Given two tilings of a rectangle by other rectangles, say that they are equivalent if there is a bijection from the edges, vertices, and faces of the tilings which preserves inclusion. For instance, the following two tilings are equivalent (some corresponding vertices colored):

enter image description here

The number of non-equivalent rectangle tilings with $k$ tiles is given at A049021 in the OEIS.

Say that a tiling of a rectangle by $k$ other rectangles is prime if the only sub-rectangles in the tiling are individual tiles and the whole set.

Here are the unique prime tilings for $k=1,2,5$ up to equivalence:

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With some casework, one can verify that there are no prime tilings for $k=3,4,6$.

For all $k\ge 7$, there are at least two prime tilings. One follows the pattern shown below:

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The other proceeds in a spiral pattern (in fact this construction yields the $k=5$ solution too):

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It is not hard to check that these two constructions are distinct for all $k$.

How many non-equivalent prime tilings are there with k rectangles?

When $k=7$, I have verified that the above two constructions are the only ones possible, but the casework was extensive and I think approaches for $k$ beyond $9$ or $10$ will require new methods or computer-aided searches to be tractable.

This sequence starts $1,1,0,0,1,0,2,\ge2,\ge2,\ldots$. Even accounting for a possible initial term in the case $k=0$ and the possibility that I have missed a solution for $k=7$, there are no matches in the OEIS. I have started a draft for a new sequence, but I would like to be able to compute substantially more terms than this (and confirm my existing results) before adding anything. For comparison, A053740 gives the analogous sequence for prime dissections of a triangle into smaller triangles.

Some related discussion is at this post on /r/mathriddles.

Edit: After a laborious manual classification, I believe there are exactly $6$ prime tilings in the $k=8$ case:

enter image description here

(Note that the horizontal symmetry of the example in the center of the second row is merely for visual appeal; the "heights" of either the SW or the SE rectangles could be varied without affecting equivalence.)

Edit 2021-02-15: These tilings are described in Tiling Rectangles With Rectangles (Chung et al., 1982), where they are called simple tilings. In the article, it is remarked that there are at least $c\cdot 2^{n/7}$ "essentially different" simple tilings with $n$ rectangles for some $c>0$ (and presumably only for $n\ge 7$?). It is also stated without proof that the number is bounded above by $20000^n$ given "a rather natural definition of equivalence". So the sequence grows exponentially, but it seems that the rate at which it does so is not very well pinned down.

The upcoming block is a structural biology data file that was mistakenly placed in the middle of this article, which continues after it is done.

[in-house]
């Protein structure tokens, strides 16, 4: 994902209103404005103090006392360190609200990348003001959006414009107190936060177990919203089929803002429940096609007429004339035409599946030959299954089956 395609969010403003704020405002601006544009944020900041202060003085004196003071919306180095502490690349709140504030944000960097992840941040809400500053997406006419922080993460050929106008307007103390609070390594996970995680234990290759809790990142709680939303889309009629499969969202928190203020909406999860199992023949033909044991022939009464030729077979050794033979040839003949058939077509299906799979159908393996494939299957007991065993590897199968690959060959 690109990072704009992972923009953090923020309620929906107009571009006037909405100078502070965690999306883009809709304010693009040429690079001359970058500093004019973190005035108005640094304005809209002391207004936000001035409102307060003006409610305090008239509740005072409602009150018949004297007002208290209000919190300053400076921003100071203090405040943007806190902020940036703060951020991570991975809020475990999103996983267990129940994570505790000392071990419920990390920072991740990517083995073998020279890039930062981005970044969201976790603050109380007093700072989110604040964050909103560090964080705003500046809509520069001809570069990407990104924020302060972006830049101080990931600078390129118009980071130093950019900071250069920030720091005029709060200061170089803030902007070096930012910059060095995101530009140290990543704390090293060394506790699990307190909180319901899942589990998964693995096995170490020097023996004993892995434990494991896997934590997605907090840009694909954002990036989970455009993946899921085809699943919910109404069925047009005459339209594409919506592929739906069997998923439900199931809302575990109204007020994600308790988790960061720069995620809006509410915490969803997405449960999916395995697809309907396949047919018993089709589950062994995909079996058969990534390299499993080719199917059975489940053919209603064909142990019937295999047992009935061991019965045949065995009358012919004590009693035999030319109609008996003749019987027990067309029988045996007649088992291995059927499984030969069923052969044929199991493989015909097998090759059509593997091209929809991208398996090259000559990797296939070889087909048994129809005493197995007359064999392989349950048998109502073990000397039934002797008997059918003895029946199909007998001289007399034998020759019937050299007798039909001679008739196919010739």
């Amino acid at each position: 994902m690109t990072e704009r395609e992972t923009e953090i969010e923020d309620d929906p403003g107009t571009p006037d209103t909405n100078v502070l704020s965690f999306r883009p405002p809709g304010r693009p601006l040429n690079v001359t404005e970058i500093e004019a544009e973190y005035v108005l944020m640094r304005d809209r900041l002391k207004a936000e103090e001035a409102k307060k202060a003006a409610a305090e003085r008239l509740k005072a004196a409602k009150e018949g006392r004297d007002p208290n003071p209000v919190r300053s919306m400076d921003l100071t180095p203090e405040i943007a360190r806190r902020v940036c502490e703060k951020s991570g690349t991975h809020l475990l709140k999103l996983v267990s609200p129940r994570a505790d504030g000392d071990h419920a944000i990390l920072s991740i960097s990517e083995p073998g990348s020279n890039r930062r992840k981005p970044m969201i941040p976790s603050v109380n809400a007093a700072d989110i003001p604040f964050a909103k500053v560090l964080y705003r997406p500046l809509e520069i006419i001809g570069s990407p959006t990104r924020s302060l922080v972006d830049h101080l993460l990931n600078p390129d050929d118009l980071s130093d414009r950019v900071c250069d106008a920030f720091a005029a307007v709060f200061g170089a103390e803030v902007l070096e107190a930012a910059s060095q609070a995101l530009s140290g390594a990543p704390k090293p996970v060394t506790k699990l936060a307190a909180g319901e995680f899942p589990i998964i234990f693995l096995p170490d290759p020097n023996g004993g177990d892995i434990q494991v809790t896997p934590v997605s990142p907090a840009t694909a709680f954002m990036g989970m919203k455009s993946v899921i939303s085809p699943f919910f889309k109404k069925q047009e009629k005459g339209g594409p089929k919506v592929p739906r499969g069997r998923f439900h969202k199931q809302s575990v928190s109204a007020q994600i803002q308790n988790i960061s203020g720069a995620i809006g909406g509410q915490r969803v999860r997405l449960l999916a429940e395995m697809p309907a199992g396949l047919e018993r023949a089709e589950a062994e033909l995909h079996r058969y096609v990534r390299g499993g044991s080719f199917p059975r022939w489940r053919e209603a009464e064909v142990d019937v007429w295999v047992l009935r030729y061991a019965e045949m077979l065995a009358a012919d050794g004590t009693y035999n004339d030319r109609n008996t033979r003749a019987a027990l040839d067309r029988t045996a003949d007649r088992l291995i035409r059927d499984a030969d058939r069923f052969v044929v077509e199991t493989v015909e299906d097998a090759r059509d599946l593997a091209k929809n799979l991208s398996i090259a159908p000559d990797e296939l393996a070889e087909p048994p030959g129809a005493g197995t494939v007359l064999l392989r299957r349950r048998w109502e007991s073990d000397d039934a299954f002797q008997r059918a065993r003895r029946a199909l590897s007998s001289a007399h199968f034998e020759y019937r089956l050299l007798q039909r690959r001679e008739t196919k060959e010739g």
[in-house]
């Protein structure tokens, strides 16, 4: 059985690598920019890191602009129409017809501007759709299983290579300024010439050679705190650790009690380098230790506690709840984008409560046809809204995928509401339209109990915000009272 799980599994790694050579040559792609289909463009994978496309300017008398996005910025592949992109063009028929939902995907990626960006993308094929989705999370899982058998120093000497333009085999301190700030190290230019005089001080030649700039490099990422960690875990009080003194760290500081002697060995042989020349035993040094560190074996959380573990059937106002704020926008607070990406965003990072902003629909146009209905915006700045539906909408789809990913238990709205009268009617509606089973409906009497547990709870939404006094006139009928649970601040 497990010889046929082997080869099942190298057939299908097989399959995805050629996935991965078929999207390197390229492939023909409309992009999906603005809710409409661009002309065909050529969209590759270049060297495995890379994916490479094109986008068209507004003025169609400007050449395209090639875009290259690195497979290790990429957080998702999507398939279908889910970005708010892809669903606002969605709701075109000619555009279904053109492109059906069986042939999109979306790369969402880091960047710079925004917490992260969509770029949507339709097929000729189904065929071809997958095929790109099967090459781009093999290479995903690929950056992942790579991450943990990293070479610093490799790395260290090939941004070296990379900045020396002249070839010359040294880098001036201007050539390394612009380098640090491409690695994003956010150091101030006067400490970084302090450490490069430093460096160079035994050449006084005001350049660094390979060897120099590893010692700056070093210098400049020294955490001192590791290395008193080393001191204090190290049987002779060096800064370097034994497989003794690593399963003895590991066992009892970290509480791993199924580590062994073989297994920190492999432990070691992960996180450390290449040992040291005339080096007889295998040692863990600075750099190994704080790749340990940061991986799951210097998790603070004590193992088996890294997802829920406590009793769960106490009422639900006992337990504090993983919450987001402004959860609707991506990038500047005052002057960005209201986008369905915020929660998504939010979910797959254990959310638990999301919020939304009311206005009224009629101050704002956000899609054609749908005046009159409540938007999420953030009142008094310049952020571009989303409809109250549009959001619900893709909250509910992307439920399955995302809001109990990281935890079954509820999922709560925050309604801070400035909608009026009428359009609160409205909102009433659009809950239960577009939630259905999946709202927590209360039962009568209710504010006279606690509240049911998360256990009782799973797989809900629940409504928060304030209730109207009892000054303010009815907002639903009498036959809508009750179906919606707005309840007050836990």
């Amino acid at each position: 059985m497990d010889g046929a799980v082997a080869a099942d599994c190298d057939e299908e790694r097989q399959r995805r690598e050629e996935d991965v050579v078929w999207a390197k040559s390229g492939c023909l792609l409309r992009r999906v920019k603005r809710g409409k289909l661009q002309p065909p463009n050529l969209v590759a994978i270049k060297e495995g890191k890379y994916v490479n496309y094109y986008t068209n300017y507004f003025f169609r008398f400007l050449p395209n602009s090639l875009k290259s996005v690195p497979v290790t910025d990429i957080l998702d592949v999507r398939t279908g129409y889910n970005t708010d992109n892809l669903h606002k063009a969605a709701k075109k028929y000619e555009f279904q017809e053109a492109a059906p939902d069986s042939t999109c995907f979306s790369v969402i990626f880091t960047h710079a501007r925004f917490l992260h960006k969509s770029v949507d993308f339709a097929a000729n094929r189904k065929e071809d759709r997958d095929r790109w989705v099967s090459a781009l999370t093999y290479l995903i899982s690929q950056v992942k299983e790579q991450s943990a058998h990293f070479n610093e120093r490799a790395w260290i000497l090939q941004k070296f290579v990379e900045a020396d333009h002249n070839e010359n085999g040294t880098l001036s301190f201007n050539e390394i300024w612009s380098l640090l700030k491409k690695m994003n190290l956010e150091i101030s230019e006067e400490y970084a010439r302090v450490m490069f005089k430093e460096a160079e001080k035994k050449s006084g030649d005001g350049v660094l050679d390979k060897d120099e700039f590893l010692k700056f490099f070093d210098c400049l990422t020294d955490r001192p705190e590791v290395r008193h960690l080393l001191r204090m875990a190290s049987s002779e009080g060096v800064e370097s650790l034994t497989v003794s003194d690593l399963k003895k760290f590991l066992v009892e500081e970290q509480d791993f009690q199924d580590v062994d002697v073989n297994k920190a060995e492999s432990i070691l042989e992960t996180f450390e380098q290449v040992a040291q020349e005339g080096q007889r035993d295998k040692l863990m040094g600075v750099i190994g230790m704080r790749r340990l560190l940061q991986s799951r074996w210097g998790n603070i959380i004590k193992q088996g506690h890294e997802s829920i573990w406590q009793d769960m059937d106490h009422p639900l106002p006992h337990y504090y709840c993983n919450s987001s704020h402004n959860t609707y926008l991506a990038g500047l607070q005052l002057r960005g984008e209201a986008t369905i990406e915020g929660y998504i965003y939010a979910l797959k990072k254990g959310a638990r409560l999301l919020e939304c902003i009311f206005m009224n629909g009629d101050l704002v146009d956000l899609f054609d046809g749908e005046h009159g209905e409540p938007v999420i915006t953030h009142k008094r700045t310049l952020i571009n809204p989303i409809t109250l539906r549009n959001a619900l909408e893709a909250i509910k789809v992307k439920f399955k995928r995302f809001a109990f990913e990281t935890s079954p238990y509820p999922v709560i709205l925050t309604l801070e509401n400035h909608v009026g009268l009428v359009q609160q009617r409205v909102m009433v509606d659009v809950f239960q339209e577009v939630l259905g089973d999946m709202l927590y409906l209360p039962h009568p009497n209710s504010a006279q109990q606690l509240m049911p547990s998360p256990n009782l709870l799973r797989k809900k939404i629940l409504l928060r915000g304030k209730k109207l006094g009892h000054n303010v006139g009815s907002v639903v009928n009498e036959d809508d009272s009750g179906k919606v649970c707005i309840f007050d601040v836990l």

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    $\begingroup$ I have found a third solution for $k=8$, shown here; I believe this construction generalizes to all even integers greater than $8$ as well. $\endgroup$ Feb 1, 2021 at 19:42
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    $\begingroup$ Such a cool problem! At the risk of asking a stupid question: is it clear that being prime is invariant under equivalence? If so, the abstract in the first paper cited on the OEIS page you mention claims that they have an algorithm for generating all size-$n$ tilings. I presume that, once you have these tilings, it should not be too hard to let a computer check by brute force which ones are prime. Given the rapid growth in the number of tilings I wouldn't be surprised if there are many more prime tilings you didn't catch by hand. $\endgroup$ Feb 1, 2021 at 21:35
  • $\begingroup$ @JeroenvanderMeer: Good question! I confess that this is the first time I've tried to formally prove that statement, but I think it's not too difficult to show (and if it fails, then I must have chosen the wrong formal definition to capture my intuition - I think the problem would still be well-defined with the "right" notion of equivalence). Here’s a way of expressing the property that some rectangles form a larger rectangle purely in the language of vertex/edge/face inclusion (too long for this comment): $\endgroup$ Feb 1, 2021 at 23:19
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    $\begingroup$ Looks like the lower-middle solution in $k=8$, together with $k=5$, starts another infinite family in increments of $3$. $\endgroup$
    – Joffan
    Feb 12, 2021 at 20:23
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    $\begingroup$ @Joffan's idea lets you add 3 tiles to almost any tiling in various ways. $\endgroup$
    – Empy2
    Feb 13, 2021 at 14:51


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